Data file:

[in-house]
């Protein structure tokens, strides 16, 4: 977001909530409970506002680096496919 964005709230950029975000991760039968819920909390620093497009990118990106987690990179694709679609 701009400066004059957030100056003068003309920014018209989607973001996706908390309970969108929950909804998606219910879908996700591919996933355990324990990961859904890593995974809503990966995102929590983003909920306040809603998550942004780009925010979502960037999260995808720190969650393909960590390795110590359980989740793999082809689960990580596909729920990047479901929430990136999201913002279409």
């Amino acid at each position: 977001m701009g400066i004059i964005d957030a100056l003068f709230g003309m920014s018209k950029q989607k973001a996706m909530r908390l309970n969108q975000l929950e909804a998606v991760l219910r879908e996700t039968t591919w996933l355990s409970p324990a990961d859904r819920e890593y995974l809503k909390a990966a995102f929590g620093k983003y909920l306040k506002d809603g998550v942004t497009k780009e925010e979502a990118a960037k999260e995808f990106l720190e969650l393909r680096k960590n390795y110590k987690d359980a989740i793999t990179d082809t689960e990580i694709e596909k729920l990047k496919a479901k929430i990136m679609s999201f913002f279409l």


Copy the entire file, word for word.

[in-house]
């Protein structure tokens, strides 16, 4: 977001909530409970506002680096496919 964005709230950029975000991760039968819920909390620093497009990118990106987690990179694709679609 701009400066004059957030100056003068003309920014018209989607973001996706908390309970969108929950909804998606219910879908996700591919996933355990324990990961859904890593995974809503990966995102929590983003909920306040809603998550942004780009925010979502960037999260995808720190969650393909960590390795110590359980989740793999082809689960990580596909729920990047479901929430990136999201913002279409």
């Amino acid at each position: 977001m701009g400066i004059i964005d957030a100056l003068f709230g003309m920014s018209k950029q989607k973001a996706m909530r908390l309970n969108q975000l929950e909804a998606v991760l219910r879908e996700t039968t591919w996933l355990s409970p324990a990961d859904r819920e890593y995974l809503k909390a990966a995102f929590g620093k983003y909920l306040k506002d809603g998550v942004t497009k780009e925010e979502a990118a960037k999260e995808f990106l720190e969650l393909r680096k960590n390795y110590k987690d359980a989740i793999t990179d082809t689960e990580i694709e596909k729920l990047k496919a479901k929430i990136m679609s999201f913002f279409l």